We speak consistently with Pacific countries about the challenges we face.

We listen and reflect on what our partners are telling us of their experiences, sharing our own challenges and perspectives, and working together to build shared resilience to the pressures our region faces. 

We also have a strong commitment to supporting broader ambitions for our region’s security, as set out in the region’s Biketawa and Boe Declarations.

The Pacific itself is an increasingly complex and contested region. 

The enduring challenges of fragile economies, mixed levels of governance, and poor infrastructure, have been exacerbated by the more modern threats of geostrategic competition, climate change, and the global COVID-19 pandemic. 

That said, the Pacific region is clear in its priorities — and our impact, as a partner, will be measured in how well we meet the expectations of what our partners determine to be important.

For the past two years, as we’ve steered a way through the uncertainties of COVID-19, that priority has been saving lives.

Since March 2020, Aotearoa New Zealand has provided or funded, over 1.3 million COVID-19 vaccine doses to Pacific countries, including full wrap-around support in Polynesia.

We’ve been on the ground with technical assistance, with public health support, and with health workforce support.

Beyond the health response, the pandemic has threatened to amplify regional vulnerabilities, and set back progress against development gains.

So we’ve committed approximately NZ$325 million in additional budget support across the region, ensured over 12,000 RSE workers could continue to come to Aotearoa New Zealand and provide important remittances back home, and assisted Pacific businesses with advisory support, emergency grants, and concessional loans.

And over the top of all of this, the unequivocal message from our region is that climate change remains the single greatest threat to Pacific lives and livelihoods.

Building climate resilience needs to remain at the centre of our efforts. In line with this, in October last year, Aotearoa New Zealand committed to providing NZ$1.3 billion in grant-based climate finance between 2022 and 2025 — a commitment more than four times the size of our previous one — with at least 50 percent of this for the Pacific.

 In August this year we released the roadmap to help guide us in delivering on this: Tuia te Waka a Kiwa — Aotearoa New Zealand’s Climate Finance Strategy.

Last week, we announced that we’d be dedicating NZ$20 million of our existing climate funding to address loss and damage in developing countries — a move that delivers on our pledge to deal with the impacts of climate change that are not covered by funding for adaptation measures.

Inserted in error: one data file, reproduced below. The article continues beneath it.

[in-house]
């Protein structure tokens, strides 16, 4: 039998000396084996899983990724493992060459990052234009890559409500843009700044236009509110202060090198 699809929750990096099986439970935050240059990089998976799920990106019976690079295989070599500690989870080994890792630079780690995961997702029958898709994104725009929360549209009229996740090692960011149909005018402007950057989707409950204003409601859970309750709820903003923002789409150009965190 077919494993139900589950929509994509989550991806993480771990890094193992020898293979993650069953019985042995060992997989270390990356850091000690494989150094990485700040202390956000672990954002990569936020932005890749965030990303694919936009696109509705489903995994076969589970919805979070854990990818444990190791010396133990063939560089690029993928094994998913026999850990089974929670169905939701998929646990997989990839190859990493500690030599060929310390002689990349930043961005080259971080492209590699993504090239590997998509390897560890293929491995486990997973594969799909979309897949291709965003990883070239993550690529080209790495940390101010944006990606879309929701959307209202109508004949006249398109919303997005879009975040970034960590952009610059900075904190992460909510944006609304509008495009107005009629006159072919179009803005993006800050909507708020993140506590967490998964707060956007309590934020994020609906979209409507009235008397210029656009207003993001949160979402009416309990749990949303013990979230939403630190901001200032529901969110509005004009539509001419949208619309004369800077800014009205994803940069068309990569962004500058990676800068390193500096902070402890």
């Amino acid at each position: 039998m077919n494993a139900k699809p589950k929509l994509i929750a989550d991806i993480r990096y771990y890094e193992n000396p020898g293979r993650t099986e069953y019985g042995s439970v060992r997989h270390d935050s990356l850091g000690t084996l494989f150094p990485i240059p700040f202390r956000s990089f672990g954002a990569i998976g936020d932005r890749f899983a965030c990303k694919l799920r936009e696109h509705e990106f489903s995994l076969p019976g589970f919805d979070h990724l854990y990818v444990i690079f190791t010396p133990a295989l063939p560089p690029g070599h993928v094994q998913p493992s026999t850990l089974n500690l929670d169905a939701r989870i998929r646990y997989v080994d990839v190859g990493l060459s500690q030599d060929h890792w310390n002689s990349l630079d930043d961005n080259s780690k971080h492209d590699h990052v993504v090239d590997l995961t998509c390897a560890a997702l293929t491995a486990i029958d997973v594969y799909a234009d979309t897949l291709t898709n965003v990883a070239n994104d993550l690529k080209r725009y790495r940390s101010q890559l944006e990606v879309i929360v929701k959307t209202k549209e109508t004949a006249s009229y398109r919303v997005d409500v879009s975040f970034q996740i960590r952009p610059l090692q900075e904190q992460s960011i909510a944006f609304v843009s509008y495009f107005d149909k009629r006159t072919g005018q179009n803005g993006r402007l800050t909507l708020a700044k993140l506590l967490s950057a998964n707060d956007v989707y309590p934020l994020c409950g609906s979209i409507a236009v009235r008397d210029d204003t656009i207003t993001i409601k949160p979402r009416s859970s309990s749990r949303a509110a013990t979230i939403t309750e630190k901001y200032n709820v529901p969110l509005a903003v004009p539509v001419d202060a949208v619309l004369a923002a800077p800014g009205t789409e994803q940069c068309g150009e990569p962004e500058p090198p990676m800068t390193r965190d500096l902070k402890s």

As Minister Mahuta said during the announcement: “We hear from our neighbours about climate impacts on freshwater systems, on plant and animal ecosystems, coastal waters and the ocean. It threatens the very basis of their lives. Loss and damage is happening to homes and crops and fisheries, but it also happens to cultures, languages, people’s mental health and their physical wellbeing.”

Thinking about this, we realise that human development needs to be at the forefront of our engagement, too.

We have committed to providing at least NZ$1.8 billion between 2021 and 2024 in support of long-term regional investments in areas ranging from Pacific education, health systems, economic self-reliance, human rights and inclusive development, to governance and democracy, infrastructure development, policing and maritime security, and so much more.  

And our Pacific partners know we will be there in times of crisis. When disaster strikes — as it did during the Hunga Tonga-Hunga Ha’apai volcanic eruption, and Tropical Cyclones Yasa, Ana and Harold — our Pacific partners know they can rely on Aotearoa New Zealand.

Increasingly though, we see the impact of rising geostrategic competition in our region. We have been clear that we do not want strategic competition in the Pacific that could destabilise the existing institutions and arrangements that underpin our region’s security.

When it comes to the region’s external partners — whether it is the United States, China, Japan, or Europe — we have the same message: engagement in the Pacific should take place in a manner which advances Pacific priorities, is consistent with established regional practices, is supportive of Pacific regional institutions and has a high degree of Pacific ownership.